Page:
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26 July 2013

August Gardening Tasks

August is the height of summer and along with July should be the hottest time of the year. Many of August's tasks involve looking after what you have already got, but there are also seeds to sow and plants to propagate to keep you busy. The following are some of the jobs you might need to do.

Regular watering is essential but it won't take long to empty your water butt. To economise try using grey water such as cold washing-up water. If necessary concentrate on new plants and those in containers, especially hanging baskets. If you are going on holiday move your containers out of the sun as far as possible to reduce the amount of watering they will need.

Don't waste water on your lawn. It may look brownish at present but will soon revive when it gets some rain on it. Keep your lawnmower blade lifted during dry periods or don't mow at all.

Keep picking flowers such as sweet peas to encourage more flowers, and regularly deadhead flowering plants. However don't remove flowerheads from ornamental grasses as they will provide winter interest.

Cut back hardy geraniums to encourage fresh growth.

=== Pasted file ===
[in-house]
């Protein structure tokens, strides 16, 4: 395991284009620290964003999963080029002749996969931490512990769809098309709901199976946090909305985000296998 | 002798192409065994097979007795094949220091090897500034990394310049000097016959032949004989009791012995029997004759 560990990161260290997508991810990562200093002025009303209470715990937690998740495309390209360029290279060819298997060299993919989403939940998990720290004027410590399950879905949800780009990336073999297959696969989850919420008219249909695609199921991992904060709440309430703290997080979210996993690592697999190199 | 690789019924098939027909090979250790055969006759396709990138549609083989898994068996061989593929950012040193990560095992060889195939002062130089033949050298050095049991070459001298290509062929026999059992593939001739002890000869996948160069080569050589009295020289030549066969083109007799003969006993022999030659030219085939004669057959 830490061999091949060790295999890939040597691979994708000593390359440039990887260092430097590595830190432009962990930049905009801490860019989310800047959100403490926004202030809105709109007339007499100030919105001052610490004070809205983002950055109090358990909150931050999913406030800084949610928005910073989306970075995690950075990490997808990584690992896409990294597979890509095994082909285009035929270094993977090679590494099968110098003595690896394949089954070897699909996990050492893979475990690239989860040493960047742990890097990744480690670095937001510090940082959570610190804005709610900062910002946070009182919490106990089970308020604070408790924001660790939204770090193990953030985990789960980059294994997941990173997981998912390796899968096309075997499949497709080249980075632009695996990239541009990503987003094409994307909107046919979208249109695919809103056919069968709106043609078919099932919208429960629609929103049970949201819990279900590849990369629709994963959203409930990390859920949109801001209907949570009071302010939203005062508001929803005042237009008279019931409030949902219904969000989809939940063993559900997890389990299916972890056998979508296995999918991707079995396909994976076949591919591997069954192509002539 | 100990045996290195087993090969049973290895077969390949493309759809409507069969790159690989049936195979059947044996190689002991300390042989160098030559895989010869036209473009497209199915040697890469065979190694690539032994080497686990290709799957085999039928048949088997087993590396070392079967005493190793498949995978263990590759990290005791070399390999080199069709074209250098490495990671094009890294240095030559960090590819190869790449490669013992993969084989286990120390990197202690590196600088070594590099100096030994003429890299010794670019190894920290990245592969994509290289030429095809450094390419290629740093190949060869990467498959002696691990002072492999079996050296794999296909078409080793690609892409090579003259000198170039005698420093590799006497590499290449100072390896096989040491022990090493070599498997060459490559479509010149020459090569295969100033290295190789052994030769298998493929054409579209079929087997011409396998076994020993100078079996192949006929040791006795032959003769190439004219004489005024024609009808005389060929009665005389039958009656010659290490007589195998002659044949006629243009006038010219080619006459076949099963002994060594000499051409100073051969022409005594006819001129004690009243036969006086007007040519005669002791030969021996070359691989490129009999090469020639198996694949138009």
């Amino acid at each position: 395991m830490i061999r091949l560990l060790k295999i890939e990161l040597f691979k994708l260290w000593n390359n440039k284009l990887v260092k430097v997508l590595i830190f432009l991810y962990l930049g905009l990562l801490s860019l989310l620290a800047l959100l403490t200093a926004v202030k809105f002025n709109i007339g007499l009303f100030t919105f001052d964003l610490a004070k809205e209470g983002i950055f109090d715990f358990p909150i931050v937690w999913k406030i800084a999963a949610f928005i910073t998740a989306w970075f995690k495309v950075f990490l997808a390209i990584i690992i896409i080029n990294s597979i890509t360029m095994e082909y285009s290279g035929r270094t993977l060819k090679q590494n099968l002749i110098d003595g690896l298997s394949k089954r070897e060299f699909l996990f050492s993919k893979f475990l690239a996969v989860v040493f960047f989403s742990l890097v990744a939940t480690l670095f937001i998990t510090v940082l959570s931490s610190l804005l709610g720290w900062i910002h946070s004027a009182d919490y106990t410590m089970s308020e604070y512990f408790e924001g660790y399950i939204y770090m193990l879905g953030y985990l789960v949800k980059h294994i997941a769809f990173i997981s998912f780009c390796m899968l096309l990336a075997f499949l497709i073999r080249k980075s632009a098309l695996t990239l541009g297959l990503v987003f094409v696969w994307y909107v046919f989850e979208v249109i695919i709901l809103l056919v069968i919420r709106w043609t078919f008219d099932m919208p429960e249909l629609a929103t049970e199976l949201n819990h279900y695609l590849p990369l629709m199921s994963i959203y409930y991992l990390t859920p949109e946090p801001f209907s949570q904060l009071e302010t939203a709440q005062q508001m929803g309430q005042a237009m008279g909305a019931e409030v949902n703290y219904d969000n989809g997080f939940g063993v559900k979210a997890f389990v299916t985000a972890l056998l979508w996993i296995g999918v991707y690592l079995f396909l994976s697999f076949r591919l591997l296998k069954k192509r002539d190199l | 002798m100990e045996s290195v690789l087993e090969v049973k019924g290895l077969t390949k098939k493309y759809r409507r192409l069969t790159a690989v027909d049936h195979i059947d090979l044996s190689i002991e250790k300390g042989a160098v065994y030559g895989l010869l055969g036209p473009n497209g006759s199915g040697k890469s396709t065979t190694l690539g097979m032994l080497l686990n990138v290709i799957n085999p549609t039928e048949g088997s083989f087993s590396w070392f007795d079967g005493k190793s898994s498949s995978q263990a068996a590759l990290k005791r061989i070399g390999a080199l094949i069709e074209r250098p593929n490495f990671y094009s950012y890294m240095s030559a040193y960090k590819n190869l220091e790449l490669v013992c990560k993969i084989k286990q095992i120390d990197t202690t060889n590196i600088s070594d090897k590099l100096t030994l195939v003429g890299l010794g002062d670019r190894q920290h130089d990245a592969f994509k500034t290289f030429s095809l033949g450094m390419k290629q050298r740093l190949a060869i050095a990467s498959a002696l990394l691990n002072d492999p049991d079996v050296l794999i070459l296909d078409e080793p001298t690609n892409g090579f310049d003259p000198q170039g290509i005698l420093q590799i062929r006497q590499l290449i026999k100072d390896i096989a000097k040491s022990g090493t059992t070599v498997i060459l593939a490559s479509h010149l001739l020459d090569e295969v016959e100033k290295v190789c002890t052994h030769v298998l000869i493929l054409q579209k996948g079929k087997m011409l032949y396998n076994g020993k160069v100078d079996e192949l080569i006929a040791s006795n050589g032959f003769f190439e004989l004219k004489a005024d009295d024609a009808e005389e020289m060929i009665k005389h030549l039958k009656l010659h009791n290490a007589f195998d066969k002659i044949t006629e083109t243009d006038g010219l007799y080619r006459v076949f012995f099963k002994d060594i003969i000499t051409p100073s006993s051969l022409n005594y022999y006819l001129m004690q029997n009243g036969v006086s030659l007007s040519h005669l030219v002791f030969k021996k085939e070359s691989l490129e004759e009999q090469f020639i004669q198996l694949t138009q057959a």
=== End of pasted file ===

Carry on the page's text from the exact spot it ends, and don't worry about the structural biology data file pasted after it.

Regularly feed container plants.

Don't forget about weeding - they are still active. If necessary apply weedkiller to perennial weeds.

Collect and store the seed of hardy annuals and perennials such as Calendula, Papaver, Geranium and Aquilegia for sowing later in the autumn.

Once they have finished flowering, prune climbing and rambling roses that do not repeat flower.

Stop feeding roses now as further feeding will encourage soft growth that will then be prone to diseases as it won't have a chance to ripen before winter.

August is a good time to give your hedges a trim as they will put on a little growth before the cooler weather arrives.

Prune Wisteria and shrubs such as Pyracantha after flowering. Lavenders and Hebes can also receive a light prune.

Cut back herbaceous plants where the stems and foliage have already died back.

Towards the end of the month you can sow hardy annuals in your borders, where they will overwinter and flower next summer.

Perennials may be divided once they have finished flowering but ensure that they don't dry out.

You can now take cuttings of tender perennials, eg. Salvias, Fuchsias, Verbenas, and Pelargoniums. Keep them in a cold frame, greenhouse or light windowsill until they are established, then over-winter them in a heated greenhouse or on a bedroom windowsill.

This is the time of year for taking cuttings of rock garden plants such as Aubretia and Dianthus.

Take semi-ripe cuttings of many garden shrubs to develop for future use.

It's not too early to plant spring-flowering bulbs or at least to get them ordered from your supplier.

Let's hope we get plenty of sun with overnight rain to freshen things up and to fill our water butts, and time to sit and admire our work.

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